• Microsoft bought Beam in 2017 and rebranded it as Mixer
  • To compete in the streaming business dominated by Twitch and YouTube
  • Expects to work with different partners, platforms, and communities 

Microsoft said it will shutter its Mixer streaming service effective July 22 and offer its partners a switch to Facebook Gaming.

All of Mixer’s sites and apps will redirect to the Facebook Gaming platform when Mixer shuts down completely. The surprise move underlines the challenges in the streaming business dominated by Amazon’s Twitch and YouTube.

A year ago, Mixer seemed a brave challenger when gamer "Ninja" announced his move from Twitch to Mixer. The deal was considered to be a major coup for Mixer, as Ninja had been among Twitch's top personalities, with over 14 million followers. In October, streamer Shroud also entered into an exclusivity agreement with Mixer, followed by KingGothalion.

The stars didn't ensure viability though. Microsoft had to shutter Mixer because it was unable to scale up in comparison with the Twitch or YouTube. Facebook Gaming has more than 700 million people who use the service to play games, watch videos, or interact with others in some way monthly, Digital Trends reported. Mixer creators may have found a good deal.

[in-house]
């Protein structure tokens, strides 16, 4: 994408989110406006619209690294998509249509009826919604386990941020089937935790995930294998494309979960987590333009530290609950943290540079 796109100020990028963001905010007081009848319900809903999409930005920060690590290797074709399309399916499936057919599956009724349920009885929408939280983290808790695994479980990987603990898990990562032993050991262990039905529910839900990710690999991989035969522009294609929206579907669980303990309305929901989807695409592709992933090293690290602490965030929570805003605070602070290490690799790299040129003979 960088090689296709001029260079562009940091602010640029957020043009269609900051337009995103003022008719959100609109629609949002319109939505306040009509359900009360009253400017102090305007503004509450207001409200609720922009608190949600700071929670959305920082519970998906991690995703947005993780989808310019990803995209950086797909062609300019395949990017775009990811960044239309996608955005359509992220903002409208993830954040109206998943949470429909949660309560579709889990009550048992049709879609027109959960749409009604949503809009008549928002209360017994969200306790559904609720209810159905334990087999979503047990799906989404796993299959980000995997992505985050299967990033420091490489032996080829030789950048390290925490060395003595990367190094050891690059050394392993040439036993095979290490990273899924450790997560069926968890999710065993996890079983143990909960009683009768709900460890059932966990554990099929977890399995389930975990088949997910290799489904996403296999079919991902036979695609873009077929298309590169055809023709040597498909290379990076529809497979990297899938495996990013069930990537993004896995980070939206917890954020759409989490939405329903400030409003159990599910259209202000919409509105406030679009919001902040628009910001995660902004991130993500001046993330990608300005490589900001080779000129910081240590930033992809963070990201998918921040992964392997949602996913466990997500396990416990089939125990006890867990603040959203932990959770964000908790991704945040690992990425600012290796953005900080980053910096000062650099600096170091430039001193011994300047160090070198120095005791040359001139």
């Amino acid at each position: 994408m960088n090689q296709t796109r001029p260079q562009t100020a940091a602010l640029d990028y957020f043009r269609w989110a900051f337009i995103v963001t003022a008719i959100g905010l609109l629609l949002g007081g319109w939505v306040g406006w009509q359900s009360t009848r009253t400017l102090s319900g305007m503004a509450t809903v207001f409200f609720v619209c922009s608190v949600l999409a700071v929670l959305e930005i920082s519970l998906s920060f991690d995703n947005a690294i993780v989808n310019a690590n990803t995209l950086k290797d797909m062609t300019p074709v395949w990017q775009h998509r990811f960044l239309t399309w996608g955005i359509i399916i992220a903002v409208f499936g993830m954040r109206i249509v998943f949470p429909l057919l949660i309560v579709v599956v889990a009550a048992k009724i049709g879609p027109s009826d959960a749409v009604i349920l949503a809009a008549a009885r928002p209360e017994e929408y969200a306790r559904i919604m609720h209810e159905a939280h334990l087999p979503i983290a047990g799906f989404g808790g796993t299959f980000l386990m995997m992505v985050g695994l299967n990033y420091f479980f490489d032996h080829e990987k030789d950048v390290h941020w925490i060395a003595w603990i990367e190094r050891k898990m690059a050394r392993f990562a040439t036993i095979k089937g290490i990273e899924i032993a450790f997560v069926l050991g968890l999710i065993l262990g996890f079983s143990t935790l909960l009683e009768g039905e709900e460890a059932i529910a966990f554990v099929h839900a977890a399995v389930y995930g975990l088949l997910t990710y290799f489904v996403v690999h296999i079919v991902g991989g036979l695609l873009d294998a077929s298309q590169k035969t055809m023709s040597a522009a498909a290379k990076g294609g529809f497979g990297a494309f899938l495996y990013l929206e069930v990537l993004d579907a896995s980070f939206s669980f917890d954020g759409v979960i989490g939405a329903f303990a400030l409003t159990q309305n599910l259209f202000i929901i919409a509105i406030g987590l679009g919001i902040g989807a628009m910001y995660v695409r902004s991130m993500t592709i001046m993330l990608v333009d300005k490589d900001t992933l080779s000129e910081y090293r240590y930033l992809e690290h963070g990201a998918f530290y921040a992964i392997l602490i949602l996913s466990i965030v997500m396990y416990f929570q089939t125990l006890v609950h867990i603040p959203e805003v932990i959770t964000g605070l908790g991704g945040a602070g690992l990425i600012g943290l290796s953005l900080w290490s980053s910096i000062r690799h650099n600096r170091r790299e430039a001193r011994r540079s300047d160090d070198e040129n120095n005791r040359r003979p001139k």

"Ninja", however, isn’t so sure he’ll make the move to Facebook Gaming. He tweeted that he has “some decisions to make” about Facebook Gaming and will be thinking about his community of users before he does. Since joining Mixer last year, Ninja has attracted more than 67 million views.

Co-founded by Matthew Salsamendi and James Boehm in January 2016 as Beam, the service was acquired by Microsoft in August and renamed Mixer in 2017. It was later integrated into Microsoft’s Xbox division. The founders Mixer founders Boehm and Salsamendi both left Microsoft in October 2019.

The agreement with Facebook is “a key part of a broader effort that Xbox and Facebook Gaming are embarking on, bringing new experiences and opportunities to Facebook,” Microsoft said. Facebook might not be the lone partnership that Microsoft enters into in the near future.

As Microsoft launches the Xbox Series X and Project xCloud game-streaming service, the company announced in a blog post that it plans to work with different partners, platforms, and communities.

Still, Microsoft said it will utilize some of its underlying low-latency video streaming services, real-time interactivity, and other technology in its software for Microsoft Teams. The company said the features will ultimately create a better Teams product for companies and individuals.

Microsoft Mixer
Microsoft's Twitch competitor has been rebranded to Mixer, and now includes Co-Streaming capabilities. Microsoft